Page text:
The son of Baladan - In the inscriptions Merodach-Baladan is repeatedly called the son of Yakin or Yagin. This, however, is a discrepancy which admits of easy explanation. The Assyrians are not accurate in their accounts of the parentage of foreign kings. With them Jehu is "the son of Omri." Yakin was a prince of some repute, to whose dominions Merodach-baladan had succeeded. The Assyrians would call him Yakin's son, though he might have been his son-in-law, or his grandson.

The embassy was not merely one of congratulation. Its chief object was to inquire with respect to the going back of the shadow, an astronomical marvel in which the Chaldaeans of Babylon would feel a keen interest 2 Chronicles 32:31. A political purpose is moreover implied in the next verse. Merodach-baladan was probably desirous of strengthening himself against Assyria by an alliance with Judaea and with Egypt.

12-19. Berodach-baladan—(Isa 39:1), the first king of Babylon mentioned in sacred history; formerly its rulers were viceroys of the Assyrian monarchs. This individual threw off the yoke, and asserting his independence, made with varying success, a long and obstinate resistance [Rawlinson, Outlines]. The message of congratulation to Hezekiah, was, in all likelihood, accompanied with proposals for a defensive alliance against their common Assyrian enemy. The king of Judah, flattered with this honor, showed the ambassadors all his treasures, his armory and warlike stores; and his motive for this was evidently that the Babylonian deputies might be the more induced to prize his friendship. Berodach-baladan, called Merodach-baladan, Isaiah 39:1, whose name Josephus found in that famous Chaldean historian, Berosus. He seems to have been the king of Assyria’s viceroy in Babylon; and upon that terrible slaughter of one hundred and eighty-five thousand in the Assyrian host, and the death of Sennacherib, and the differences among his sons, to have usurped an absolute sovereignty over Babylon; and either himself or his son destroyed the Assyrian monarchy, and translated the empire to Babylon.

Sent letters and a present unto Hezekiah; partly for the reasons mentioned 2 Chronicles 32:31; and partly to assure himself of the friendship and assistance of Hezekiah against the Assyrians, their common, and as yet powerful, enemy. At that time Berodachbaladan,.... He is called Merodachbaladan, Isaiah 39:1, so here in the Septuagint, Syriac, and Arabic versions; See Gill on Isaiah 39:1; and by Metasthenes (z) his father is called Merodach, and he Ben Merodach, who reigned twenty one years, and his father fifty two; from hence to the end of 2 Kings 20:12 the same account is given in the same words as in Isaiah 39:1 throughout, except in 2 Kings 20:13, where it is, "hearkened unto them", and there, "glad of them"; heard the letter the ambassadors brought with pleasure; see the notes there. See Gill on Isaiah 39:1 and following.

(z) Ut supra. (De Judicio Temp. fol. 221. 2.)

At that time Berodachbaladan, the son of Baladan, king of Babylon, sent letters and a {i} present unto Hezekiah: for he had heard that Hezekiah had been sick.

(i) Moved by the favour that God showed to Hezekiah, and also because he had declared himself an enemy of Sennacherib who was now destroyed.

12–21. An embassy to Hezekiah from the king of Babylon. Isaiah’s message to Hezekiah. Death of Hezekiah (2 Chronicles 32:25-33; Isaiah 39:1-8)

12. Berodach-baladan] The first part of the name is given as Merodach in Isaiah. This is the more correct form, but the interchange of the two labials is very easily made.

This king of Babylon is mentioned in the Assyrian inscriptions, as overthrown by Sargon the father of Sennacherib. He is said in the canon to have reigned 12 years, while Polyhistor gives him a brief reign of six months. It seems probable that both are correct. After the defeat by Sargon, at which time he had been king 12 years, he was for some years an exile, but afterwards finding means to recover his kingdom, he kept the power for a very brief space. Whether his embassy to Hezekiah is to be assigned to the longer or the shorter time of his kingship depends upon the date in Hezekiah’s life at which his sickness occurred. If, as some have conjectured, that event was before Sennacherib’s invasion the embassy must have been before Merodach’s expulsion: if Hezekiah’s disease followed after Sennacherib’s invasion, then the Babylonian embassy must be placed in the brief six months’ rule which Merodach had after his return. The date of Merodach’s expulsion is placed b.c. 709, his return to the throne b.c. 702.

and a present] This is in the original, minchah, a present intended to procure alliance and aid.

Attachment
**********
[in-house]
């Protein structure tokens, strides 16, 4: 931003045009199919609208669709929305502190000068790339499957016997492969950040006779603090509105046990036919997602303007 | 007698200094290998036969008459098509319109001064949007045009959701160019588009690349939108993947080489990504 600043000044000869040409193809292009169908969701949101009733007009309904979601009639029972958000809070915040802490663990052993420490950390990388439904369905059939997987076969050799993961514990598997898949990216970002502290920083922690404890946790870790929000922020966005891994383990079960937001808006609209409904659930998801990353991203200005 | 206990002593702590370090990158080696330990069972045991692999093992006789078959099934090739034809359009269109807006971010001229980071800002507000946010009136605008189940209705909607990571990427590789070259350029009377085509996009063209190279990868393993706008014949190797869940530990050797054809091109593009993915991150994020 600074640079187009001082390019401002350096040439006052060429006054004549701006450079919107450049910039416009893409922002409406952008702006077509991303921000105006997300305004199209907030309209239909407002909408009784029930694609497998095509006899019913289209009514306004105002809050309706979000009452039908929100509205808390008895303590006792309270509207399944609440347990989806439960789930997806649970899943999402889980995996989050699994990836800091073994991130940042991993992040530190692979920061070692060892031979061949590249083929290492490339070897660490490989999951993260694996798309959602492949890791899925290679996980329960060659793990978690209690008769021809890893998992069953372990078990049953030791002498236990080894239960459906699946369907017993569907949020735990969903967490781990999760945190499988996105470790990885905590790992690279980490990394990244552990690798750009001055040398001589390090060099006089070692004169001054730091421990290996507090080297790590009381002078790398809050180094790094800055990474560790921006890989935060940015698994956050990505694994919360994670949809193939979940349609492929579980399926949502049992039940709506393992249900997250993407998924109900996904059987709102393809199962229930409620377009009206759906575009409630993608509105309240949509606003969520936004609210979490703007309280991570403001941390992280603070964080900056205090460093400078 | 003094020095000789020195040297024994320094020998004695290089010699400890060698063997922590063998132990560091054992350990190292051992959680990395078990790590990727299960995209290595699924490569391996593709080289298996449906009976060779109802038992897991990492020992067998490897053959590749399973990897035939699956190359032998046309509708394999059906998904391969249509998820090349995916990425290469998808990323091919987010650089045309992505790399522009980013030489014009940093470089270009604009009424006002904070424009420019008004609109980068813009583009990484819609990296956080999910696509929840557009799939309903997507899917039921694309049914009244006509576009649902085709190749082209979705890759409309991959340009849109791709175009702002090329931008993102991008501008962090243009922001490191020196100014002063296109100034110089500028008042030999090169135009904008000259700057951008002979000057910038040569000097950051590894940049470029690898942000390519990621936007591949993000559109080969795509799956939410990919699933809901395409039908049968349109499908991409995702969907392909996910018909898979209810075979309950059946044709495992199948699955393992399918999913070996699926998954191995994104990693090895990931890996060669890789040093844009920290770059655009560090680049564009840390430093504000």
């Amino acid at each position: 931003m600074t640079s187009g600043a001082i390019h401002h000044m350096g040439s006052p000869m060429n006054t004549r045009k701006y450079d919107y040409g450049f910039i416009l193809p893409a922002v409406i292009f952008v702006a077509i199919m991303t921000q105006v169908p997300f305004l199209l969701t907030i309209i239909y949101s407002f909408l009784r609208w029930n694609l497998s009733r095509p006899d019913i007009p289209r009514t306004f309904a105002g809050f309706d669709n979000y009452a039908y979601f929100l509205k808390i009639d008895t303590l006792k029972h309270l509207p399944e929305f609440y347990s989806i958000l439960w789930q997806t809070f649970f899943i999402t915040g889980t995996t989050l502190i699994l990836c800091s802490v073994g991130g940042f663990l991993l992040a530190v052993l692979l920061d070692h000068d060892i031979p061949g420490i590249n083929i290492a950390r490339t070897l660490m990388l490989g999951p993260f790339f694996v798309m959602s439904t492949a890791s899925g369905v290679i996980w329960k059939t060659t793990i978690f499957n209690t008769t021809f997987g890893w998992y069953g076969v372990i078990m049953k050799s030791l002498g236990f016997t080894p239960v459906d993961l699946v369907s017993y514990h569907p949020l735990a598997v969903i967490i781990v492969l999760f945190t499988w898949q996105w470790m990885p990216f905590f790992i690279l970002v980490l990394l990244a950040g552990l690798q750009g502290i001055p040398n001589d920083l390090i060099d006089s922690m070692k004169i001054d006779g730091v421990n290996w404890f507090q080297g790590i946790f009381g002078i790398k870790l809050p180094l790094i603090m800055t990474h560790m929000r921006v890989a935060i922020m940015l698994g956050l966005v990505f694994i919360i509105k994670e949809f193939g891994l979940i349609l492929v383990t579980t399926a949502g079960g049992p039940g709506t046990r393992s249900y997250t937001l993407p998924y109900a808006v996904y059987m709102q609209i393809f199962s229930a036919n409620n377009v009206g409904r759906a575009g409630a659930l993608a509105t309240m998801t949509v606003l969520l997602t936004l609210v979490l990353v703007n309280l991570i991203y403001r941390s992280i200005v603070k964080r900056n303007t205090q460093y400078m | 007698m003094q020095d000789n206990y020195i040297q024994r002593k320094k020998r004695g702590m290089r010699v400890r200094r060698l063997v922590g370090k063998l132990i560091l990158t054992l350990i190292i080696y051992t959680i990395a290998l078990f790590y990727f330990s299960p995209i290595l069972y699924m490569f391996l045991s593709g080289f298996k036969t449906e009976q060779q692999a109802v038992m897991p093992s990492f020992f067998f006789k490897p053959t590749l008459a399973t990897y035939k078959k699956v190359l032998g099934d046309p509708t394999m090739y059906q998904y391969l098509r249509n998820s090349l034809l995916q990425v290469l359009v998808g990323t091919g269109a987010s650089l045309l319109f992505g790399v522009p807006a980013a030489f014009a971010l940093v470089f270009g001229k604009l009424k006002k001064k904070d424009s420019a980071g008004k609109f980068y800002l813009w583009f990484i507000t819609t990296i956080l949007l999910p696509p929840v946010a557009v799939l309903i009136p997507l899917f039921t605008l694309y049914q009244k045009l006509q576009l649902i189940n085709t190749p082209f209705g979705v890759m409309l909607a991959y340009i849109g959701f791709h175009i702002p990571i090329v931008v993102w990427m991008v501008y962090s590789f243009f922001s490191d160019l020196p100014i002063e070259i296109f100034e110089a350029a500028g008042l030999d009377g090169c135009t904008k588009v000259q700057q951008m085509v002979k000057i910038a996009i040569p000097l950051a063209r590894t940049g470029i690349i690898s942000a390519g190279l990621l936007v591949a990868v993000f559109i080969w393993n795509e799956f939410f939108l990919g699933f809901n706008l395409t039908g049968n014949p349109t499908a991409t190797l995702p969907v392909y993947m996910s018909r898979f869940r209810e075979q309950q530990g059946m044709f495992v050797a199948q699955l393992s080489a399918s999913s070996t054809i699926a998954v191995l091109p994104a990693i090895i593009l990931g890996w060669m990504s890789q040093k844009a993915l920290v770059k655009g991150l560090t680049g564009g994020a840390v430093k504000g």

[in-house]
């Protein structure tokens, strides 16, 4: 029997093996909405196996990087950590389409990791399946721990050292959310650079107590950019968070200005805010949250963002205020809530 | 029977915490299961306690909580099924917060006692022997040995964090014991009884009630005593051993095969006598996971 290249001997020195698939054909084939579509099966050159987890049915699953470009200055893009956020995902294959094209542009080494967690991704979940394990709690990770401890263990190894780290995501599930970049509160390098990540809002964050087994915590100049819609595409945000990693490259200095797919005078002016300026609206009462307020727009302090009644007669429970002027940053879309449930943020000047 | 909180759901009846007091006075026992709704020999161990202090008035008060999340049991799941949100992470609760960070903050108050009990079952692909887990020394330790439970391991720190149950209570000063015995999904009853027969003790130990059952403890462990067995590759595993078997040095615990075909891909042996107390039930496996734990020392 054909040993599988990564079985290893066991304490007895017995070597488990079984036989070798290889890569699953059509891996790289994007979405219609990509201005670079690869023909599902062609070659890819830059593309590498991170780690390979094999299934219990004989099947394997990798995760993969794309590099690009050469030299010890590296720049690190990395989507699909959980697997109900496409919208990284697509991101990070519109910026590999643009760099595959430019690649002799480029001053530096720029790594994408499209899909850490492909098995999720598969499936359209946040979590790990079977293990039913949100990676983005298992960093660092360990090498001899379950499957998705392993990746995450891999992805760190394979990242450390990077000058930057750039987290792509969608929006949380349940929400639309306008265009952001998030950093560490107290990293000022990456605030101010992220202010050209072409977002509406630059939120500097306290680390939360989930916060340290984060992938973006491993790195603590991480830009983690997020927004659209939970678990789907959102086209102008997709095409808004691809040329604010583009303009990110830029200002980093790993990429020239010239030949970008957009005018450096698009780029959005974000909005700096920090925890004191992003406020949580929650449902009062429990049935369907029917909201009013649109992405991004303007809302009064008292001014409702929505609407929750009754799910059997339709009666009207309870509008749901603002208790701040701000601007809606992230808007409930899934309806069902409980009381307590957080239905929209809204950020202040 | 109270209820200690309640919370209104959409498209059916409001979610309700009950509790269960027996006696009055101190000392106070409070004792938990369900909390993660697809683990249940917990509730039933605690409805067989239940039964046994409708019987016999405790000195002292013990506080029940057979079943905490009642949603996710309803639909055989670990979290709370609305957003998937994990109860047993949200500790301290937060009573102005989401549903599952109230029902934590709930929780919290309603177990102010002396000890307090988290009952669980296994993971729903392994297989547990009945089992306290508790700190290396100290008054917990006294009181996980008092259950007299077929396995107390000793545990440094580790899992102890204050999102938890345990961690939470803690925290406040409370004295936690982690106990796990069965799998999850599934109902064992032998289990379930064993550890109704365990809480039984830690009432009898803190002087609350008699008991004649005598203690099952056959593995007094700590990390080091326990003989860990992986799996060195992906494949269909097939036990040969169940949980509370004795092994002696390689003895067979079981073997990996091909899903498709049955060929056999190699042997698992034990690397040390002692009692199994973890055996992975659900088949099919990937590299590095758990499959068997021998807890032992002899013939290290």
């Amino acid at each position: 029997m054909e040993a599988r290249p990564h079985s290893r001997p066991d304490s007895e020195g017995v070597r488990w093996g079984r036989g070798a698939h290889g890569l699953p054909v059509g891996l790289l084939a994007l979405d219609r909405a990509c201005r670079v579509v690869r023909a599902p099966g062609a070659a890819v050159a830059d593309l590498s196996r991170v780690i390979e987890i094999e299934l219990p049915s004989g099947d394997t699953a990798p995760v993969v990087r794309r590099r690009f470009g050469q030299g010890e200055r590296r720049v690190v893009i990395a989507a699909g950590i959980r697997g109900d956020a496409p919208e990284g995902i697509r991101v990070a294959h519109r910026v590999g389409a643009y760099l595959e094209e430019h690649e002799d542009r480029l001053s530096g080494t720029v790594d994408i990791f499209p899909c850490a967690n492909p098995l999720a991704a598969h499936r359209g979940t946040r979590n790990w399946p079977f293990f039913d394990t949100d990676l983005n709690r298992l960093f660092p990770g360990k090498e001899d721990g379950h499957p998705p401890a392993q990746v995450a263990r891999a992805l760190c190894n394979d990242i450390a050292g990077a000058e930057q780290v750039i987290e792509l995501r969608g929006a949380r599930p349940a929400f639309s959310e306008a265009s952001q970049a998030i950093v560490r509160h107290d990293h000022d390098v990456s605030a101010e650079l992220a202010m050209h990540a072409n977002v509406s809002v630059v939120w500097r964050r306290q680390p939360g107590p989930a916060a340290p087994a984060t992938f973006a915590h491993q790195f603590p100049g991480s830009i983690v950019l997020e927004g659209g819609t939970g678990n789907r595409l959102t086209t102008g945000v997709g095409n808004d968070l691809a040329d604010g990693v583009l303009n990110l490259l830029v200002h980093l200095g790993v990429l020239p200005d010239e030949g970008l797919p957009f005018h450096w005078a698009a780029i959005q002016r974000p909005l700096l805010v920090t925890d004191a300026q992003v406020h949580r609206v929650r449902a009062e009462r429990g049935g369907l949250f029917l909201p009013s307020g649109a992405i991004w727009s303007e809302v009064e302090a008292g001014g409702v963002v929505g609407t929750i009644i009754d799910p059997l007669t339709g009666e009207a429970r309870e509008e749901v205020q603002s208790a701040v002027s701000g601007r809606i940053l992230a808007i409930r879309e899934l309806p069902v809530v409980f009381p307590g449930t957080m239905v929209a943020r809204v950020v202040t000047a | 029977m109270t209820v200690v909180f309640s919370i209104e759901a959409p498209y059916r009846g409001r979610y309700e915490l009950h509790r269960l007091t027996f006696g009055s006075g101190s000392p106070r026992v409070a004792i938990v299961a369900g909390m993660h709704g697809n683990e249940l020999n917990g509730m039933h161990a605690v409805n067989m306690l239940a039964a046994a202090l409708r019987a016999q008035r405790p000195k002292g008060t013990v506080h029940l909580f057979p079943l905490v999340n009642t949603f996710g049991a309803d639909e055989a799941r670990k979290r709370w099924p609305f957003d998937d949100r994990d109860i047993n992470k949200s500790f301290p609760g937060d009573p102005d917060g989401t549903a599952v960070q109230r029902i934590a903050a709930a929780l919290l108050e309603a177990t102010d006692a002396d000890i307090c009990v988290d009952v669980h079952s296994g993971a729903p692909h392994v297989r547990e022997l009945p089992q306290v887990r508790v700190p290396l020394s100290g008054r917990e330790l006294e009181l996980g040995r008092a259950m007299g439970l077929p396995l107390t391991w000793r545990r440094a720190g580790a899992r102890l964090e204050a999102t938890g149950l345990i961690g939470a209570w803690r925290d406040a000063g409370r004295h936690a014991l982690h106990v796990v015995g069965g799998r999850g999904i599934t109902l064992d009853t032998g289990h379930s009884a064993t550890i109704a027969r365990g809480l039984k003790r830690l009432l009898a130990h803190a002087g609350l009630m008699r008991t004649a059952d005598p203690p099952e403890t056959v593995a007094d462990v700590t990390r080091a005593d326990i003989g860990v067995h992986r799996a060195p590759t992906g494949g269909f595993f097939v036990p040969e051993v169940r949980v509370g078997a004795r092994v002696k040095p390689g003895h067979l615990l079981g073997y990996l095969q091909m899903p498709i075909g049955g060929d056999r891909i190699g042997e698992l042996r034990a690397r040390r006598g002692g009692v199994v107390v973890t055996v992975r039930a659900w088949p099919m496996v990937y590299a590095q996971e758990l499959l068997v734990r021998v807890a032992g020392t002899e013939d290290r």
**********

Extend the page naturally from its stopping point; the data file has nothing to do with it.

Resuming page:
for he had heard that Hezekiah had been sick] And probably had heard also of the wondrous sign which attended on his recovery. Whether the announcement of such a marvel would create special interest in Babylon the land of star-worship and star-study we can only conjecture. No doubt the congratulation on Hezekiah’s recovery was only used as a pretext for an embassy which should gain over Judah, if possible, to the side of Babylon.Verses 12-19. - The embassy of Merodach-Baladan. Soon after his recovery, Hezekiah received an embassy from a new quarter. Hitherto Babylon and Judaea had been isolated from one another, and had perhaps scarcely known of each other's existence. Assyria had stood between them, and Babylonia had been for the most part an Assyrian dependency. But recently Babylonia had asserted herself. In B.C. 722, on the death of Shalmaneser, a native Chaldean named Meredach-Baladan had made himself king of the country, and maintained his independence against all the efforts of Sargon to reduce him. His position, however, was precarious, and it was probably in the hope of concluding an alliance with Hezekiah also an enemy of Sargon's (see the comment on ver. 6) - that he sent his embassy. He had two excuses for it. A neighboring king might well congratulate his brother monarch on his recovery; and a Chaldean prince might well inquire into an astronomical marvel (2 Chronicles 33:31). The date of the embassy appears to have been B.C. 712, the year following on Hezekiah's illness. Verse 12. - At that time Berodach-Baladan. Isaiah gives the name more correctly as "Merodach-Baladan" (Isaiah 39:1). The native form is Marduk-pal-iddin, i.e. "Mere-dacha son has given." This king makes his first appearance in an inscription of Tiglath-pileser's, where he is one of many chieftains among whom Babylonia is divided. Subsequently he is mentioned as revolting from Sargon in the latter's first year, B.C. 722 ('Records of the Past,' vol. 7. p. 29), and holding the throne of Babylon for twelve years (ibid., p. 41), when Sargon conquered him, deposed him, and took the kingdom (ibid., p. 48). This twelve-years' reign is acknowledged by Ptolemy in his Canon, but the name of the king is given as Mardoc-Empadus. On the death of Sargon, in B.C. 705, Merodach-Baladan again revolted, and reigned for six months, when he was driven out of the country by Sennacherib, B.C. 704. He continued, however, to give trouble even after this ('Records of the Past,' vol. 7. p. 63); and his sons and grandsons were pretenders to the Babylonian throne in the reigns of Esar-haddon and his successor, Asshur-bani-pal (see 'Ancient Monarchias,' vol. 2. pp. 469 and 490). The son of Baladan. In the Assyrian inscriptions Merodach-Baladan is always called "the son of Yakin" ('Records of the Past,' vol. 7. p. 40; vol. 9. p. 13, etc.). Yakin, however, may have been his grandfather, as Nimshi was the grandfather of Jehu, and Baladan (Bel-dash?) his father. King of Babylon, sent letters and a present unto Hezekiah. Thus opening diplomatic communication. It has been almost universally felt that the object of the embassy must have been to conclude, or at any rate to pave the way for, an alliance. So Josephus ('Ant. Jud.,' 10:2. § 2), Ewald, Von Gerlach, Thenius, Keil, Bahr, and others. Assyria menaced both countries, and the common danger produced naturally a mutual attraction. But it was prudent to disguise this motive. For he had heard that Hezekiah had been sick. Assyria could not take umbrage at an embassy of congratulation, nor at one for scientific purposes (2 Chronicles 33:31). So these two objects were paraded. This prayer of the godly king was answered immediately. Isaiah had not gone out of the midst of the city, when the word of the Lord came to him to return to the king, and tell him that the Lord would cure him in three days and add fifteen years to his life, and that He would also deliver him from the power of the Assyrians and defend Jerusalem. התּיּכנה העיר, the middle city, i.e., the central portion of the city, namely, the Zion city, in which the royal citadel stood. The Keri הת חצר, the central court, not of the temple, but of the royal citadel, which is adopted in all the ancient versions, is nothing more than an interpretation of the עיר as denoting the royal castle, after the analogy of 2 Kings 10:25. The distinct assurance added to the promise "I will heal thee," viz., "on the third day thou wilt go into the house of the Lord," was intended as a pledge to the king of the promised cure. The announcement that God would add fifteen years to his life is not put into the prophet's mouth ex eventu (Knobel and others); for the opinion that distinct statements as to time are at variance with the nature of prophecy is merely based upon an a priori denial of the supernatural character of prophecy. The words, "and I will deliver thee out of the hand of the Assyrians," imply most distinctly that the Assyrian had only occupied the land and threatened Jerusalem, and had not yet withdrawn. The explanation given by Vitringa and others, that the words contain simply a promise of deliverance out of the hand of the oppressor for the next fifteen years, puts a meaning into them which they do not contain, as is clearly shown by Isaiah 37:20, where this thought is expressed in a totally different manner. וגו על־העיר וגנּותי ע: as in 2 Kings 19:34, where the prophet repeated this divine promise in consequence of the attempt of Sennacherib to get Jerusalem into his power.